FUN TIME: TALENTED CHICKEN CAN TEACH US A LOT
If you’ve been on the Internet a lot lately, you’re probably familiar with Jokgu the chicken. Jokgu is a musician and as close to being a celebrity as a chicken can get. Jokgu is the Taylor Swift of chickens, except that Jokgu does not sing about ex-boyfriends.
Jokgu’s talent isn’t in singing—it’s in playing the piano or keyboard. Jokgu recently appeared on the show America’s Got Talent and amazed everyone by playing the tune of “America the Beautiful” on a keyboard. Members of the audience just couldn’t believe their eyes. Was it really possible for a chicken to have more musical talent than half the audience?
It turns out that it is indeed possible, as long as chickens are given an opportunity to learn music at an early age. Jokgu, a two-year-old chicken of the Buff Brahma Bantam breed, lives in a Maryland coop that is well-stocked with toy musical instruments, such as a keyboard, drums, and xylophone. Some of the chickens in the coop have even formed a band. Tour dates will be announced soon. Perhaps they’ll even make a trip to India, like Justin Bieber did recently.
Jokgu, in case you’re wondering, didn’t learn to play “America the Beautiful” all by herself, although she did come up with a tune called “America the Wormful.”
It was her owners who trained her to peck at the keyboard in a deliberate pattern, playing the notes of “America the Beautiful.”
“It took about two weeks to get her to this level through clicker training,” Shannon Myers, co-owner of the coop, told Huffington Post. “Just about 10 minutes to get her to peck the keys initially.”
Clicker training is a method of training animals through positive reinforcement. After performing a task, the animals hear a click and then receive a reward, such as a morsel of food.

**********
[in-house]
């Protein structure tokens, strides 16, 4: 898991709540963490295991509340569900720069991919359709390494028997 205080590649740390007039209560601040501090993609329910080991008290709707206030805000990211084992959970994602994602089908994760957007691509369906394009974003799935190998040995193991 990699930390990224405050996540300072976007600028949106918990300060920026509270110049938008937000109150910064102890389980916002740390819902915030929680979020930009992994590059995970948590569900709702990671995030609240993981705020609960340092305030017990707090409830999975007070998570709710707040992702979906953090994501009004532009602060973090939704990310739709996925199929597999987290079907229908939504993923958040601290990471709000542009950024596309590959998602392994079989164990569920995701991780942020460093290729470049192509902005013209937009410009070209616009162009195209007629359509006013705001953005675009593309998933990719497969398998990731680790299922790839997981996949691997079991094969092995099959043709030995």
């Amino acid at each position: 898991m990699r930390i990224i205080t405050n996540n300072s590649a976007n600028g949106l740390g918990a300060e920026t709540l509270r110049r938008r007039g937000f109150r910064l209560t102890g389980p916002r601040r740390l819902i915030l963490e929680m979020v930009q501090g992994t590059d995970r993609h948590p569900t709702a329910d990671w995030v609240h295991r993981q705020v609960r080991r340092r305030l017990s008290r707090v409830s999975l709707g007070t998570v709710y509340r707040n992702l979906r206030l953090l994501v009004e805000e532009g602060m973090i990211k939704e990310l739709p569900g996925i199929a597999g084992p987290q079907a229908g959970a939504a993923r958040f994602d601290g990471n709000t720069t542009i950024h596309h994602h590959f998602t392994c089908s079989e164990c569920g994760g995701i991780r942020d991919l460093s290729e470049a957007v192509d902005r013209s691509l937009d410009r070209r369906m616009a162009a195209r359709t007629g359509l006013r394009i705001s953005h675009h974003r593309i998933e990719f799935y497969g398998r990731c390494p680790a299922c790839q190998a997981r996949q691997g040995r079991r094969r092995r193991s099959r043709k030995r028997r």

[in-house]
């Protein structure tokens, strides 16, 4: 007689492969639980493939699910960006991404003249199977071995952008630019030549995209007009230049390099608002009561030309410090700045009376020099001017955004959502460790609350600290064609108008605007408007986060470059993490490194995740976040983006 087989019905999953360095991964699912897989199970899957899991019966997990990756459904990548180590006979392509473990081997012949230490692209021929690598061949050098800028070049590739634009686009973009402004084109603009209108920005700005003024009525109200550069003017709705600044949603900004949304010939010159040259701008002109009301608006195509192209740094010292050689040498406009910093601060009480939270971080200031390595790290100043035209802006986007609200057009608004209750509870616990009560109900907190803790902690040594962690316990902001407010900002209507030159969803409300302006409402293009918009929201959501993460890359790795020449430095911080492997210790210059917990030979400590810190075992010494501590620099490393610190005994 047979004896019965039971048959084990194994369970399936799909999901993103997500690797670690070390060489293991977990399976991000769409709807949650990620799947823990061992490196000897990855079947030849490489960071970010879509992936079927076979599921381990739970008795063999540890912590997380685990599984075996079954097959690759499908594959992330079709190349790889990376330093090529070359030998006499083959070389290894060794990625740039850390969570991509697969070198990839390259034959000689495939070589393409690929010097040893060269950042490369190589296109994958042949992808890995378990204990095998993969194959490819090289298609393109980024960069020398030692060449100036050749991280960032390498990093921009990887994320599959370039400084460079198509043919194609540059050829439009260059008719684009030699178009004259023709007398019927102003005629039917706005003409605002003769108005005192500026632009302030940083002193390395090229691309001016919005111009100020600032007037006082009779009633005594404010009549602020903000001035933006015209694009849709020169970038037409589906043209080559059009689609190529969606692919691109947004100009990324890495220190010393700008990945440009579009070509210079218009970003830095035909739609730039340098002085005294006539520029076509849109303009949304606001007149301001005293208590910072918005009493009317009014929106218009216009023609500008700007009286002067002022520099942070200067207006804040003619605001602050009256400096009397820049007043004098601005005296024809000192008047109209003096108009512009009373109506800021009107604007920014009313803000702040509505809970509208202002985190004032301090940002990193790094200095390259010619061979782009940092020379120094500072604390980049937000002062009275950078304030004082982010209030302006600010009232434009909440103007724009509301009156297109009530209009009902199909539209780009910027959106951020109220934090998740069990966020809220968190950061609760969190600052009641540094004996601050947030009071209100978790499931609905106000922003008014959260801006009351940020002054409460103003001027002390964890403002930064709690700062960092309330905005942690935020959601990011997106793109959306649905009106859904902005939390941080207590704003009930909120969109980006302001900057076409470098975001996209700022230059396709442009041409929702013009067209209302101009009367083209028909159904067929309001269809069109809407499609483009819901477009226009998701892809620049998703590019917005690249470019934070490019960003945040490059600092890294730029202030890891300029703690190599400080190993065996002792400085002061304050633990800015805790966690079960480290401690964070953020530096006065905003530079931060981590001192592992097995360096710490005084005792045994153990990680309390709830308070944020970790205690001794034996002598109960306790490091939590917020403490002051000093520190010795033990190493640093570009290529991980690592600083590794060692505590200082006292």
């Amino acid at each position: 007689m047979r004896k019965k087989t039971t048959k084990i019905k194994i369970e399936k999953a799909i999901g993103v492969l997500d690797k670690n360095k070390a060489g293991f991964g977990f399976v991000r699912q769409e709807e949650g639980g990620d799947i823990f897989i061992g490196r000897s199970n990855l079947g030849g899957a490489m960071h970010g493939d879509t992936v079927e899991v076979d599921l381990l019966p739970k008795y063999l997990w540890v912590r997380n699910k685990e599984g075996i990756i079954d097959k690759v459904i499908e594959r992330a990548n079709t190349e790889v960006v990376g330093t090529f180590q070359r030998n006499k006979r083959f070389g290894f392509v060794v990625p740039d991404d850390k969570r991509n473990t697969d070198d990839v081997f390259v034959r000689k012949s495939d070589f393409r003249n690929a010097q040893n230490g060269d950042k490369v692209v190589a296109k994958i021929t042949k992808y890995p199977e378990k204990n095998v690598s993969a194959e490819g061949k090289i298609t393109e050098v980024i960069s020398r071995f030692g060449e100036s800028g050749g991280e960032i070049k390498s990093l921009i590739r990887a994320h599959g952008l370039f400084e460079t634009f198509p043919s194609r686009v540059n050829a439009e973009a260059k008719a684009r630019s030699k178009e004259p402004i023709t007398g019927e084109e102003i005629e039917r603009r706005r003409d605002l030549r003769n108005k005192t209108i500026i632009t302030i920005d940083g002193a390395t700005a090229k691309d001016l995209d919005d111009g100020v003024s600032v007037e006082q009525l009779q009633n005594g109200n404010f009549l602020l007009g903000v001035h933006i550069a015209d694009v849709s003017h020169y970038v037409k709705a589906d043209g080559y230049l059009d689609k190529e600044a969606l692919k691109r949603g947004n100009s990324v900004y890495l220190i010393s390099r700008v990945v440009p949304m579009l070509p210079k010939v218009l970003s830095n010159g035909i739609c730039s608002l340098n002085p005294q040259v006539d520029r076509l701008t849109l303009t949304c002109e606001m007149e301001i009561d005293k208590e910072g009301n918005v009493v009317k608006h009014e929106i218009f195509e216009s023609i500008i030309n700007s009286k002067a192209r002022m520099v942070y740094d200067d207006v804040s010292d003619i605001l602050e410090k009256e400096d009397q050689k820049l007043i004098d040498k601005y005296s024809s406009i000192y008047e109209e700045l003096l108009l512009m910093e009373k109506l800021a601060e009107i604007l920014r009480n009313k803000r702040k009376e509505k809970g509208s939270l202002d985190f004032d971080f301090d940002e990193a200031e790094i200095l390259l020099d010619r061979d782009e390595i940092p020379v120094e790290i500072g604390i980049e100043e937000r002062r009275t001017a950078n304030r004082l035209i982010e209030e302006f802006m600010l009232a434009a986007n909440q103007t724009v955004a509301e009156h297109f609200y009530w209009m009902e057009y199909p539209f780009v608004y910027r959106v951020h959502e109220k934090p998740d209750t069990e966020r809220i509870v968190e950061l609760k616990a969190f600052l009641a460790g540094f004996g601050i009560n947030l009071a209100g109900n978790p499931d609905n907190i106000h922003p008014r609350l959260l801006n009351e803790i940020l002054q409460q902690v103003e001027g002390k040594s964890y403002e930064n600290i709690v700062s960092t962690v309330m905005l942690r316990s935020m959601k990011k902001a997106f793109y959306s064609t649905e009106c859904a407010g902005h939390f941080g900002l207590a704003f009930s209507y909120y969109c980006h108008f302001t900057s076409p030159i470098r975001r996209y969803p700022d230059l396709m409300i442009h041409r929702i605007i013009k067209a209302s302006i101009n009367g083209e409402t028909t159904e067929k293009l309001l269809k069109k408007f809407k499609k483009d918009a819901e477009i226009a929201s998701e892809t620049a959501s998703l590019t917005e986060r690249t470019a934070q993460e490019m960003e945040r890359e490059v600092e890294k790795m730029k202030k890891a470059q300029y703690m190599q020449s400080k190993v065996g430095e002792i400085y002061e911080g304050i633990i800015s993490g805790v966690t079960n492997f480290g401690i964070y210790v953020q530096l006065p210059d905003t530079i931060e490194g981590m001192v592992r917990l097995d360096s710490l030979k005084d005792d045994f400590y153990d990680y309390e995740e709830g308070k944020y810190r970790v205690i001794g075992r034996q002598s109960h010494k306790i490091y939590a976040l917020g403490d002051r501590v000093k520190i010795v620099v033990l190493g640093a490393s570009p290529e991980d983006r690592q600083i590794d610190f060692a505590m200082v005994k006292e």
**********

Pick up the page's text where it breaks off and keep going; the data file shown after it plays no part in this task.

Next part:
“Because you can click faster than give a reward, they immediately associate the click with the wanted behavior which then leads to reward,” Myers said.
This is exactly how my wife trained me to do the laundry. Every time I put clothes in the washing machine, she made a clicking sound and handed me a reward: the TV remote.
Jokgu is obviously a talented chicken, but I can’t help feeling a little sorry for her. Perhaps I misread her body language on America’s Got Talent, but I don’t think she really wants to be a celebrity. I don’t think she wants to pose for selfies with all her fans. I don’t think she wants to learn how to write autographs. And most of all, I don’t think she wants to go on a concert tour.
Chickens, in general, do not like to travel, whether it’s in the cargo hold of a plane or on a tour bus. They’re especially leery about performing at venues that serve food. Imagine being on stage, trying your best to entertain everyone with your musical talent, and some rude person in the audience is eating fried chicken. It’s just not right.
Whatever she does with her career, Jokgu should serve as an inspiration to everyone. If a chicken can play a musical instrument, what excuse do humans have for not even trying?
Jokgu shows that not only are we failing to maximize our own abilities, we’re also failing to harness the abilities of the animals around us. Take my dog, Legacy, for example. What does she do at night? She sleeps. What does she do in the morning? She sleeps. What does she do in the afternoon? She sleeps.
Imagine if I could teach her to play a musical instrument or two. Instead of sleeping all day, she could entertain me.
But even if a musical instrument is too much for Legacy to learn, surely I could get her to master the washing machine. It would be a great service to our family—as long as my wife doesn’t reward Legacy with the TV remote.
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